Patent applications have been filed on behalf of a machine called Dabus that used AI to design two products. If successful it is believed that it will be the first time a machine has been recognised as a creator by patent offices.
Applications have been made to the US, EU and UK patent offices to recognise that the machine is the inventor of a plastic food container and a flashing light.
At present the UK Patents Act of 1977 restricts inventorship to "natural persons", as does the European Patent Convention. In the US, inventions must be made by an "individual".
Seeking clarity on global IP laws
The machine-designed patent applications were filed by a team led by Ryan Abbott, professor of law and health sciences at the University of Surrey.
Abbott said that he has made the applications "for clarity surrounding laws and rules of AI-generated inventions".
"We clearly need change now, and would have benefitted from it two decades ago," he told Dezeen.
Abbott confirmed to Dezeen that he is filing a further Patent Cooperation Treaty (PCT) application today. Made through the World Intellectual Property Organization (WIPO) in Geneva, this will allow him to simultaneously seek protection for the designs in a large number of countries.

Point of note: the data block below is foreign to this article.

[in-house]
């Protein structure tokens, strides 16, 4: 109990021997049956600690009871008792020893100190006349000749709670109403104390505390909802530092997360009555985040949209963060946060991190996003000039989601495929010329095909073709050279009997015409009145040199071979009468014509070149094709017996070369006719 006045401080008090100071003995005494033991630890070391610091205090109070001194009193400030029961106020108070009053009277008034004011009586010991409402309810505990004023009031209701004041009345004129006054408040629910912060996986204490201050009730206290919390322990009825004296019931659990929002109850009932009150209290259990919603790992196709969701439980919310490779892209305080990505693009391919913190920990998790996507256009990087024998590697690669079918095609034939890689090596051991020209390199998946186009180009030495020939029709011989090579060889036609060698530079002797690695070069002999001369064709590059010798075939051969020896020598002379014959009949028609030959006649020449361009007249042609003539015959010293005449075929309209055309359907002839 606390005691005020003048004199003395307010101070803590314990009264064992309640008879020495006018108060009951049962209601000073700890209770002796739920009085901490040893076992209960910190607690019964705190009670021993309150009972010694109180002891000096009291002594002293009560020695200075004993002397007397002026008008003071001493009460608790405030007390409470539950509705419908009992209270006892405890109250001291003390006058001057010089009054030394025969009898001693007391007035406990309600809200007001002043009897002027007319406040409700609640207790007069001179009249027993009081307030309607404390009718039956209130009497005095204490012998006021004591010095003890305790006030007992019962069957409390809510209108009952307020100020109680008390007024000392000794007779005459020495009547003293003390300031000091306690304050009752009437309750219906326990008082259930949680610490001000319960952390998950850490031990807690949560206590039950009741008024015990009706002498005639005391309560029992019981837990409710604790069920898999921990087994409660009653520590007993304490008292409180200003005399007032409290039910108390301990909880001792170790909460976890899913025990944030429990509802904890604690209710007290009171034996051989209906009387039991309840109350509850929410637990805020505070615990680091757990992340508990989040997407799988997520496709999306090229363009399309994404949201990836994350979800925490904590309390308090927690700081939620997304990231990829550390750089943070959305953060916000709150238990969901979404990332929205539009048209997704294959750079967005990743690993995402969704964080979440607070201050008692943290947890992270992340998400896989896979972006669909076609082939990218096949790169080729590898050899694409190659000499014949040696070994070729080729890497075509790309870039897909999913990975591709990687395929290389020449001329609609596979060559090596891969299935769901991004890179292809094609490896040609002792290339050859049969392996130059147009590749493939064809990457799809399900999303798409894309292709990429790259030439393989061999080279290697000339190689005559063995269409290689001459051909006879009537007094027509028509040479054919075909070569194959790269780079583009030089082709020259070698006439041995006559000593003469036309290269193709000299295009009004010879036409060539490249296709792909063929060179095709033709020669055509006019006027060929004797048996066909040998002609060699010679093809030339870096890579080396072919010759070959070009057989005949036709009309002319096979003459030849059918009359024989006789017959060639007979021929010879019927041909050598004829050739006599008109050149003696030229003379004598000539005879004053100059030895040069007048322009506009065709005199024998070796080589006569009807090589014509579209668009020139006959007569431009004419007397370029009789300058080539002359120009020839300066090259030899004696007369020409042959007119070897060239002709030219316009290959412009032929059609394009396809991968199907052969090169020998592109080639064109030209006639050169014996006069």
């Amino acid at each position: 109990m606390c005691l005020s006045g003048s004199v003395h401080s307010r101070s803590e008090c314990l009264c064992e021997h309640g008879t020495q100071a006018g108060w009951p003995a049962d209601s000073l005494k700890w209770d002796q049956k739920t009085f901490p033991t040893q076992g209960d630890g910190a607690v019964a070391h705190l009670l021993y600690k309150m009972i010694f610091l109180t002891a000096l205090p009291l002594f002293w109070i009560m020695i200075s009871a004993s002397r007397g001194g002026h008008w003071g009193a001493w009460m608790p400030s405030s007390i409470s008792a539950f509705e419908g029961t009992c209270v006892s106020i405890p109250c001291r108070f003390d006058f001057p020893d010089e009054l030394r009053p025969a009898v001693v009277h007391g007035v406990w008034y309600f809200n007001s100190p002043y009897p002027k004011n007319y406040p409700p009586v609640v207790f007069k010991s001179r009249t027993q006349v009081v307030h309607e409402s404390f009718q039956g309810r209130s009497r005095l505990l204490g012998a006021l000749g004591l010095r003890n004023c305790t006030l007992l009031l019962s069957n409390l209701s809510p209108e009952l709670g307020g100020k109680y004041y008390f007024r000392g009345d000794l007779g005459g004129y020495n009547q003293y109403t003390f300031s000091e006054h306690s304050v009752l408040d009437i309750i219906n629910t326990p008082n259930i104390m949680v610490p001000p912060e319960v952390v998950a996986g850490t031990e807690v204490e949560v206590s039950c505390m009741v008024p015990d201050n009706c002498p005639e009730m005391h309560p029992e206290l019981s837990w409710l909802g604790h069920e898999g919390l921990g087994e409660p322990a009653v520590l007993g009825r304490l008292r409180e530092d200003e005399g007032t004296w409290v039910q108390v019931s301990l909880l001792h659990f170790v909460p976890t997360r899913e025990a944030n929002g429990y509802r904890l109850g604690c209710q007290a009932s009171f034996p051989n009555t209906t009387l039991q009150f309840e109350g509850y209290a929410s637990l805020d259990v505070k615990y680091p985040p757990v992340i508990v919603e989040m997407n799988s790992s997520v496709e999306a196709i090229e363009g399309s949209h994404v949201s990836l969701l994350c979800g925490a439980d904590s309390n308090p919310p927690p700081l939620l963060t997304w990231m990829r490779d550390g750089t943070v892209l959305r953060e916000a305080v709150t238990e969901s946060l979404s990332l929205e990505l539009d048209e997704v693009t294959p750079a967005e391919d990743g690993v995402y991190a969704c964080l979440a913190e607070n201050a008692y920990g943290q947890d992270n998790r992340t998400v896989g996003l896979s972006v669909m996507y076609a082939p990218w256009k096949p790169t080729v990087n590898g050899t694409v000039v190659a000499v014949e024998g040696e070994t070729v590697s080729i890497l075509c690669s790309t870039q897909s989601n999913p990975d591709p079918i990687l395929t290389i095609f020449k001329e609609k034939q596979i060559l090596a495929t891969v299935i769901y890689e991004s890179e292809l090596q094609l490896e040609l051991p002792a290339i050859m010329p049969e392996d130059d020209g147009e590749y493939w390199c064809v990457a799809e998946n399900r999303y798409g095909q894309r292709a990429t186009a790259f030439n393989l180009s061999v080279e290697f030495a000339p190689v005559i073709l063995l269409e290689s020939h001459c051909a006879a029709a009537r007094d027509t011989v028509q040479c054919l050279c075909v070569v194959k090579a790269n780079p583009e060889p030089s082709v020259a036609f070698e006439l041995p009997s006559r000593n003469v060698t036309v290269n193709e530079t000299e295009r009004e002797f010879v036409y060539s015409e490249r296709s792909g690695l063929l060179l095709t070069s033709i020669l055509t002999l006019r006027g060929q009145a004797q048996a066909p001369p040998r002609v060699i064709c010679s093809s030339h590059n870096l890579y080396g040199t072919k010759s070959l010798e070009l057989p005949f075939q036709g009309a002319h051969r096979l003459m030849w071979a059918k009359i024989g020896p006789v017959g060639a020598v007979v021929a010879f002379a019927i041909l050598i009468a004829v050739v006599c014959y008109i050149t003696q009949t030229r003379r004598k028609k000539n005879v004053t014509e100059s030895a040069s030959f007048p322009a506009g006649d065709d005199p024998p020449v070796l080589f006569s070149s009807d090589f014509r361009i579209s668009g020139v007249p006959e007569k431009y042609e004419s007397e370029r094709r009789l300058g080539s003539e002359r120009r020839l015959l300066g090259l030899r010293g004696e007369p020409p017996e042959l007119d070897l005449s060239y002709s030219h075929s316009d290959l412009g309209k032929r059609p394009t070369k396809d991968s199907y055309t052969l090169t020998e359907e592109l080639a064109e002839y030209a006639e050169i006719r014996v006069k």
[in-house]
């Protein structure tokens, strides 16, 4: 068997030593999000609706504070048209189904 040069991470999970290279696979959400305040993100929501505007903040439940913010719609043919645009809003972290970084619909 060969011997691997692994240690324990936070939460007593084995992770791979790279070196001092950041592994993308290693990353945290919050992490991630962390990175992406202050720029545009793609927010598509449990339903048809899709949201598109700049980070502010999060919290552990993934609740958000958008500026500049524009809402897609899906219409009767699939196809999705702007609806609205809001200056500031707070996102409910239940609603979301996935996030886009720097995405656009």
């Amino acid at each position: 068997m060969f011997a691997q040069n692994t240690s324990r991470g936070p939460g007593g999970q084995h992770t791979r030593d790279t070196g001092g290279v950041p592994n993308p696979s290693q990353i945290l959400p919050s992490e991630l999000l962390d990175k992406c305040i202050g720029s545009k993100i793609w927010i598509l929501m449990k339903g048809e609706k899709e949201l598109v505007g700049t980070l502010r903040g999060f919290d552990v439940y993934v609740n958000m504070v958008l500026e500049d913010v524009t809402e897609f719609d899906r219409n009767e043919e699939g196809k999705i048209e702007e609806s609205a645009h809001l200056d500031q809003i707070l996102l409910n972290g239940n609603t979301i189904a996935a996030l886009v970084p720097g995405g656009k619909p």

Patents should "acknowledge the accomplishments of AI developers"
The products – a food container that can change shape and a flashing light designed to attract attention in an emergency – were created by the machine named Dabus.
Dabus, an acronym for "device for the autonomous bootstrapping of unified sentience" was created by Stephen Thaler, an AI expert living in Missouri. Thaler used words and images to "teach" the machine to produce complex items over a two month period, according to the Financial Times.
By making the application Abbott hopes to help ensure that people and machines are appropriately credited for their work.
"[We should] incentivise innovation by rewarding inventive activity, regardless of its source," he said. "[We should] insure we acknowledge people for their inventive work, without taking credit for the work of others, and for acknowledging the accomplishments of AI developers."
Legal system does not allow AI systems to be inventors
In a report presented to the European Patent Office (EPO) on inventorship in inventions involving AI activity, Noam Shemtov, deputy head of the centre for commercial law studies at Queen Mary, University of London, said that the present legal position does not allow for AI systems to be considered as inventors.
He also does not expect this to change in the near future.
"At present there are no convincing reasons to consider a change in this respect," Shemtov said.
Earlier this year, furniture brand Kartell revealed an AI chair designed by Phillipe Starck, which can be seen in this video by Dezeen.
Designed using prototype generative software developed by Autodesk, the chair was the first designed using artificial intelligence to be put into production, according to the software developers.